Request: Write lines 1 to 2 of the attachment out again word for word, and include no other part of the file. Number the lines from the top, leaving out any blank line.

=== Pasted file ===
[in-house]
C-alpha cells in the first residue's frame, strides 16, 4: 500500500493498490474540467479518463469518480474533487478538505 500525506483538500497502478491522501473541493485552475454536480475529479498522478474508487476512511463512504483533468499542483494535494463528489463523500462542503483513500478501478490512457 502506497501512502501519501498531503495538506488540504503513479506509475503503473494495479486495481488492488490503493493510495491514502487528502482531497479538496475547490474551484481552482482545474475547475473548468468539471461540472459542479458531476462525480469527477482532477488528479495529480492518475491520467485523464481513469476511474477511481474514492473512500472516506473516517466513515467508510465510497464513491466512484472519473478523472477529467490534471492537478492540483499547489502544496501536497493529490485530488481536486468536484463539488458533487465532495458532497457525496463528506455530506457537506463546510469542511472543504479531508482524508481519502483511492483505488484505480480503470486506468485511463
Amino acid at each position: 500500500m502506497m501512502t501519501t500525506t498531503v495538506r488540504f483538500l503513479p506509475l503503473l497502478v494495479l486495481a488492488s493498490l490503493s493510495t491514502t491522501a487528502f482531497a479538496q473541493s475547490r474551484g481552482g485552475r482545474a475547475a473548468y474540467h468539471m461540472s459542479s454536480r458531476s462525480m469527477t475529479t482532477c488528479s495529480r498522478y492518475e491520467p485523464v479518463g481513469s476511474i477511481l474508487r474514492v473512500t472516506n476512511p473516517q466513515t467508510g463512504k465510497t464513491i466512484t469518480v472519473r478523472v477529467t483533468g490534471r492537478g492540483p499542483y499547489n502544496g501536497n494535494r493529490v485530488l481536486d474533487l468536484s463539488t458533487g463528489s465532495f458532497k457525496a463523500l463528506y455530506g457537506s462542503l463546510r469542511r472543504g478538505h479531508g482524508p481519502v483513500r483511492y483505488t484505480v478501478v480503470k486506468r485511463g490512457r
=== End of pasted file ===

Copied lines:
[in-house]
C-alpha cells in the first residue's frame, strides 16, 4: 500500500493498490474540467479518463469518480474533487478538505 500525506483538500497502478491522501473541493485552475454536480475529479498522478474508487476512511463512504483533468499542483494535494463528489463523500462542503483513500478501478490512457 502506497501512502501519501498531503495538506488540504503513479506509475503503473494495479486495481488492488490503493493510495491514502487528502482531497479538496475547490474551484481552482482545474475547475473548468468539471461540472459542479458531476462525480469527477482532477488528479495529480492518475491520467485523464481513469476511474477511481474514492473512500472516506473516517466513515467508510465510497464513491466512484472519473478523472477529467490534471492537478492540483499547489502544496501536497493529490485530488481536486468536484463539488458533487465532495458532497457525496463528506455530506457537506463546510469542511472543504479531508482524508481519502483511492483505488484505480480503470486506468485511463